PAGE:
Leveret at Laughing Jaw
In conversation with Megan Perra’s “Leveret at Laughing Jaw”
Mother made a nest in the dead
mouth of what almost killed her. She was resourceful
in that way, never wasted a sprig or a stone.
I was young, unsung, curled up
as the young often are. My sisters and I
planted a fringed tulip bulb in his eye
socket, long-since picked clean, and filled it
with loam. By spring, what sprouted had many fingers,
most of them accusing, some of them silent.
At night, my mind laid flat as a clearing and the hours
crept through like timid deer. When the moon
light hit them, their bodies twisted, turned
to half liquid, half smoke and suspended a few feet
above the earth—spiraling, morphing.
One night, one real night, I stood outside
my cabin and watched the aurora evolve and stretch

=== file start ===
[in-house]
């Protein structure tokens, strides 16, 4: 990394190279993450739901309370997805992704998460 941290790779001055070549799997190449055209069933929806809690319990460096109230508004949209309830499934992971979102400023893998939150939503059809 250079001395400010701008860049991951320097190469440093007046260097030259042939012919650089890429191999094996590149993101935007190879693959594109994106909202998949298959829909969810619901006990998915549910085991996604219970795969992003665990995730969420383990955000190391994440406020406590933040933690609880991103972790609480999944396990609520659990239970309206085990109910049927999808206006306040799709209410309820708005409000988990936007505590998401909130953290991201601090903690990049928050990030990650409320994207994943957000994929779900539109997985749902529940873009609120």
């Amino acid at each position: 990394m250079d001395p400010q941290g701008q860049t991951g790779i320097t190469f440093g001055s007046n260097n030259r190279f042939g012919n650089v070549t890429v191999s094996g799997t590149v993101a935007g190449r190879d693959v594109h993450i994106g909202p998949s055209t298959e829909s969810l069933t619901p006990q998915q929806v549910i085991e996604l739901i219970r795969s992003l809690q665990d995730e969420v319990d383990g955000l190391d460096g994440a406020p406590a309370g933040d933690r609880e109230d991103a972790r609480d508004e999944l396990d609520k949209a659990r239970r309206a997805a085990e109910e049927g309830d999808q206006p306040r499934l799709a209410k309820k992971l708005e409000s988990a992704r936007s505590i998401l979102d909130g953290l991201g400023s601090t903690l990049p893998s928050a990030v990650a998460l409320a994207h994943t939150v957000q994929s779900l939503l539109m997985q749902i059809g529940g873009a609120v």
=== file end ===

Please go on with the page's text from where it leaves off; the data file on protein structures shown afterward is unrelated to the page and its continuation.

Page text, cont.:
like taffy being spun. Foolish enough then
to think I knew her suffering or the type of woman
I would become—the damage my mouth,
in all its green, would wrought.
Caitlin Scarano is a poet based in northwest Washington. She holds a PhD in English (creative writing) from the University of Wisconsin-Milwaukee and an MFA in Poetry from the University of Alaska Fairbanks. She was selected as a participant in the National Science Foundation’s Antarctic Artists & Writers Program and spent November 2018 in McMurdo Station in Antarctica. Her debut collection of poems, Do Not Bring Him Water, was released in Fall 2017 by Write Bloody Publishing. You can find her at caitlinscarano.com